Near the end of last year, the famed British author of spy novels David Cornwell—known by the pen name John le Carré—died at the age of eighty-nine. In his fiction, and to a much greater extent in his public pronouncements, le Carré indulged in fashionable anti-Americanism, and, at the beginning of this century, blamed “neoconservatives” for “appointing the state of Israel as the purpose of all [U.S.] Middle Eastern and practically all global policy.” He also claimed that that “the Jewish lobby in America” tried to “claw him apart” following the publication of his 1983 novel on the Israel-Palestinian conflict, The Little Drummer Girl. Yet in 2019 he signed an open letter vowing not to vote for the Labor party on account of Jeremy Corbyn’s anti-Semitism. And he gave a long interview in 1998 in which he professed an admiration for Jews dating back to his childhood, boasted of his sensitivity toward the “repulsive . . . anti-Semitism” of the British “chattering classes,” and spoke of Israel in glowing terms.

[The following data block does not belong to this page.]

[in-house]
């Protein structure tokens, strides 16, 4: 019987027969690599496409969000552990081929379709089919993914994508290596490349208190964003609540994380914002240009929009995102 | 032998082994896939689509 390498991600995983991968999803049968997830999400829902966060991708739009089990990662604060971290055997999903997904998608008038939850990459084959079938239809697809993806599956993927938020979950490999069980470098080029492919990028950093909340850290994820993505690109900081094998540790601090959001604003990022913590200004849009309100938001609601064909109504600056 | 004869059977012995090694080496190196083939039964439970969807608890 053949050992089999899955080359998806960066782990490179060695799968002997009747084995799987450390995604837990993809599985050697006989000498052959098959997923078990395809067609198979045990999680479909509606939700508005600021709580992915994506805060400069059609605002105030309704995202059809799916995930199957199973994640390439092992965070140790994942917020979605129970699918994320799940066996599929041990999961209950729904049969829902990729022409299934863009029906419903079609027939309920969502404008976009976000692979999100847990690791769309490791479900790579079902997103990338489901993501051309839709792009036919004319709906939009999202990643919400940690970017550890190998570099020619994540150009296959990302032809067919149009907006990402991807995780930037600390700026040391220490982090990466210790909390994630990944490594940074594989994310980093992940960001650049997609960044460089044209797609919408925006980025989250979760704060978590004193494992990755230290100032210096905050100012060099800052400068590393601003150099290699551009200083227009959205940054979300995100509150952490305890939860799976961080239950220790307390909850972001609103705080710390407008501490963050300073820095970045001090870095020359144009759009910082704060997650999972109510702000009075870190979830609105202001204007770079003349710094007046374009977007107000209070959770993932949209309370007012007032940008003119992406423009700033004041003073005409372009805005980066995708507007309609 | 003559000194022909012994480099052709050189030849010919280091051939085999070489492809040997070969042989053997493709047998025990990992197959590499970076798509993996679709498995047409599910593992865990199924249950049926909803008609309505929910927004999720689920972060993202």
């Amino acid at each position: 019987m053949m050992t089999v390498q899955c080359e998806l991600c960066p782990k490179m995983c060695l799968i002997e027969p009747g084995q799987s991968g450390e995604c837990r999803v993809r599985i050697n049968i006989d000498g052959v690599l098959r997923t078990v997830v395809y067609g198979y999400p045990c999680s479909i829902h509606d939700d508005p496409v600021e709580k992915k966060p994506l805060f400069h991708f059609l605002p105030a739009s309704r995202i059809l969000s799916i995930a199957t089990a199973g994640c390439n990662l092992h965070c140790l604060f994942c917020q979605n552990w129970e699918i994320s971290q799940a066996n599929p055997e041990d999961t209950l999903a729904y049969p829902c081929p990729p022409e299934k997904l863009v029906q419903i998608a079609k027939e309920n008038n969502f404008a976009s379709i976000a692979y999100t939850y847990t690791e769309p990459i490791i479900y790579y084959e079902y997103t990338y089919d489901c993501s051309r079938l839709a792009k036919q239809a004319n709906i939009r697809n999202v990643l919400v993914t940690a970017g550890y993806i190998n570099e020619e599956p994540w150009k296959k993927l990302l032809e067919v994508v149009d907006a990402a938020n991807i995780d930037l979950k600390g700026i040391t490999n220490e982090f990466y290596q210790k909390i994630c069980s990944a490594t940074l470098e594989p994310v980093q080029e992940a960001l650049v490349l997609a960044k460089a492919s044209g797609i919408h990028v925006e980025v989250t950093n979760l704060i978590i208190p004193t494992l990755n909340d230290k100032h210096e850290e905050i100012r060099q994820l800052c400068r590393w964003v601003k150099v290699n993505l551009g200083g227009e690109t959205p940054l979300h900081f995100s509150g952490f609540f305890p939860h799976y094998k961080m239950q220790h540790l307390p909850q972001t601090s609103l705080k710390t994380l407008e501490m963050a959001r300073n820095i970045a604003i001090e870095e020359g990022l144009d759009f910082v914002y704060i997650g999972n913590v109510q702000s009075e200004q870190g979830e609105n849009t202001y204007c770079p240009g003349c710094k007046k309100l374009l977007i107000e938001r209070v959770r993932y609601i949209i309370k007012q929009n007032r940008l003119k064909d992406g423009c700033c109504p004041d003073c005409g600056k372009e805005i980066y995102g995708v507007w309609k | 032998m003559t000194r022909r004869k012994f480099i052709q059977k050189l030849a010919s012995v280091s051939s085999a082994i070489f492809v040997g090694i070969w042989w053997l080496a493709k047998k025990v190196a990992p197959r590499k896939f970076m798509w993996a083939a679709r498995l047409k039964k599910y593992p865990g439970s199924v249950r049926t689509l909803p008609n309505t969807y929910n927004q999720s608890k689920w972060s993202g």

“So where,” asks Melanie Phillips, “lay the truth about John le Carré?”
He wrote The Little Drummer Girl, he said, to educate himself about the conflict between Israel and the Palestinians. To that end, he visited the Middle East to learn about it firsthand from both sides. However, from his description of this visit in his memoir, The Pigeon Tunnel, it was the Palestinians who entranced him. He writes of being embraced by their terrorist leader, Yasir Arafat, who placed le Carré’s hand on Arafat’s “Palestinian heart.”
He was clearly sympathetic to the Palestinian cause. Yet that cause is the destruction of Israel. Ignoring this, he invested both sides with moral equivalence which he appeared to think was a fair and just approach. Such equivalence was also the hallmark of his fiction, in which he presented Western intelligence services as just as amoral, cynical, and squalid as those of the Communist world.
But in any battle between good and evil, moral equivalence is neither fair nor just. Instead, it actually gives victory to the forces of evil. That’s because creating a morally level playing field inescapably makes the bad guys better than they actually are and the good guys worse. So injustice is inevitably done to the good guys, who lose out while the bad guys get rewarded.
In Britain, a number of people who eulogized le Carré after his death praised him for the moral sense they claimed illuminated his fiction. They did not mean by that his contempt for Soviet Communism. They meant instead his contempt for the West.